India’s Clean Energy Transition: Demand for Critical Minerals Expected to Soar

India is set to experience a significant surge in the demand for critical minerals essential for supporting its transition to clean energy, as per a recent study conducted by the Centre for Social and Economic Progress (CSEP). The study, titled “Projecting Critical Mineral Needs for India’s Clean Energy Transition,” authored by CSEP Senior Fellow Rajesh Chadha and Associate Fellow Ganesh Sivamani, outlines the mineral requirements for various clean energy technologies like solar panels, wind turbines, and battery energy storage systems (BESS) as part of India’s efforts to meet its climate action goals.

While India’s domestic supply of bulk minerals like iron ore and limestone is deemed sufficient, the country will need to import significant quantities of non-bulk critical minerals such as lithium, cobalt, nickel, and graphite for the production of clean energy devices and electric vehicle (EV) batteries. The study projects that by the fiscal year 2025, India will require approximately 58 tonnes of lithium, 17 tonnes of cobalt, 52 tonnes of nickel, and 609 tonnes of graphite. These demands are expected to escalate by 2047, with lithium demand reaching 20,845 tonnes, cobalt at 5,914 tonnes, nickel at 18,599 tonnes, and graphite at 217,884 tonnes.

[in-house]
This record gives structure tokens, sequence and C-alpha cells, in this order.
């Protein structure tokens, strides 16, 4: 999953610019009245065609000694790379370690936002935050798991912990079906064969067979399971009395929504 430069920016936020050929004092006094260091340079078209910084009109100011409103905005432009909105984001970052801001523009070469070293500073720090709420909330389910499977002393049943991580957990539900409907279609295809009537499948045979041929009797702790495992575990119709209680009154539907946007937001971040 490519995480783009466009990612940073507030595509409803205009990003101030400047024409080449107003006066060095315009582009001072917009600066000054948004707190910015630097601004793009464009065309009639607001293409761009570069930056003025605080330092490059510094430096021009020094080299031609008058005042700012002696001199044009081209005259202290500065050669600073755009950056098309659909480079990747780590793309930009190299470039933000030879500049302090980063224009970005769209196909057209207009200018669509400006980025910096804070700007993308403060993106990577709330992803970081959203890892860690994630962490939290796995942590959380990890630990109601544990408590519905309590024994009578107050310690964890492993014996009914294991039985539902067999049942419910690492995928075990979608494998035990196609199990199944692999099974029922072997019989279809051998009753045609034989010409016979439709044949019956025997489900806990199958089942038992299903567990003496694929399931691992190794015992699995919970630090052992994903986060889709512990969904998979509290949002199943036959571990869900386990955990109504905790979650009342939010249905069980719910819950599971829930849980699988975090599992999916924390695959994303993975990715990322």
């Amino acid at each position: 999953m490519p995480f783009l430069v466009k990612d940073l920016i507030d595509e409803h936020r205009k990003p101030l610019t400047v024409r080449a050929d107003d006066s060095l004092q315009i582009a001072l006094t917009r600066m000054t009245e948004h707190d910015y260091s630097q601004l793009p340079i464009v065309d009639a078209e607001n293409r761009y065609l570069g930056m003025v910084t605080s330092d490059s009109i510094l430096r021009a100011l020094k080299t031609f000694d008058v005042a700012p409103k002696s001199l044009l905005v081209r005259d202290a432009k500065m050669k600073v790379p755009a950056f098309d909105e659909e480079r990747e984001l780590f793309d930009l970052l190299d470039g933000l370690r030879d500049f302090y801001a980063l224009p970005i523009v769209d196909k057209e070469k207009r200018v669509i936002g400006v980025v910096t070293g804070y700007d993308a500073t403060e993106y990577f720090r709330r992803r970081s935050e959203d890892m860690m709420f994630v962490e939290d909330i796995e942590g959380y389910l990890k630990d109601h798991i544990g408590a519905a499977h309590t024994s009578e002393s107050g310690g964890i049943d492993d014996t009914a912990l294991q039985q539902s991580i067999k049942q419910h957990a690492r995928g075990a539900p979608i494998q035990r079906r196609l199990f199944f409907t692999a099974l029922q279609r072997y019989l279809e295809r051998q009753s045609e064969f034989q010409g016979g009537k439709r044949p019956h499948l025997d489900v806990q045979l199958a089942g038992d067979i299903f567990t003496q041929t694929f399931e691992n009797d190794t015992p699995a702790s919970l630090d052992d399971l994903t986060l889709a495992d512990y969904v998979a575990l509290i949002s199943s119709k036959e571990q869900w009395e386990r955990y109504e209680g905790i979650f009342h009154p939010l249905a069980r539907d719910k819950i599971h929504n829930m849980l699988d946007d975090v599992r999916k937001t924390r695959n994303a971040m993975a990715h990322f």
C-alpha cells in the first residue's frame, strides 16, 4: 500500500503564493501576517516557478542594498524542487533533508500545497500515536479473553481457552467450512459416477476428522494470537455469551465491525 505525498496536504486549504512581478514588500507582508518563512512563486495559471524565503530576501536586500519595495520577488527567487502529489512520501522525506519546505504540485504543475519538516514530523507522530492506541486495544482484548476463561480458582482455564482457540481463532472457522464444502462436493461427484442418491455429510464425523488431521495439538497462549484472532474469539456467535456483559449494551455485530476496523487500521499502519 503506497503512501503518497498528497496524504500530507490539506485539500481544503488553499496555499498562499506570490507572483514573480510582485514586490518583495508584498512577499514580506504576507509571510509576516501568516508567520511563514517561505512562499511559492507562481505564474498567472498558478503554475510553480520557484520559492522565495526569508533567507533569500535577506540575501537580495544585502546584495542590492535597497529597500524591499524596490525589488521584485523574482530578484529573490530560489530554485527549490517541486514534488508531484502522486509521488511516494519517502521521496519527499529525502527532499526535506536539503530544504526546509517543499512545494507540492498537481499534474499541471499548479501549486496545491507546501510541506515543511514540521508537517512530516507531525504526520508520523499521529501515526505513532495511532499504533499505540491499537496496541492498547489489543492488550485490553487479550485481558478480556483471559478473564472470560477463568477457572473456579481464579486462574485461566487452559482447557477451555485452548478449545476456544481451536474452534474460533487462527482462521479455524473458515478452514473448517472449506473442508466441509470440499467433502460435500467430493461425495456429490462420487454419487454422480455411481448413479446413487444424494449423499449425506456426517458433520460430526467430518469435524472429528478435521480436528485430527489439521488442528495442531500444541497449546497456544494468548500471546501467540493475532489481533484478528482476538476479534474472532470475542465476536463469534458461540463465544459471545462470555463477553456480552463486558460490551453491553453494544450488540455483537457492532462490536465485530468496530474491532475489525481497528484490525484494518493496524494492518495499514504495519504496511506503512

The researchers emphasize the importance of implementing strategies like recycling to reduce reliance on virgin ores, which could potentially save a significant amount of critical metals over the next few decades. Additionally, extending the lifespan of solar photovoltaic (PV) projects could also contribute to reducing mineral demand.

The study underscores the necessity for resilient strategies to ensure a stable supply of critical minerals as India works towards achieving its net-zero emissions target by 2070. It calls for exploring options like domestic extraction and processing of these minerals and fostering international cooperation for resource acquisition and technology sharing to support the clean energy transition.

The researchers highlight the need for continuous updates to these projections in light of technological advancements and policy changes. Securing a stable supply of critical minerals will be crucial for India’s clean energy transition and broader climate objectives.

By Saurav Anand, ETEnergyWorld

Published On Jun 7, 2024 at 07:00 AM IST

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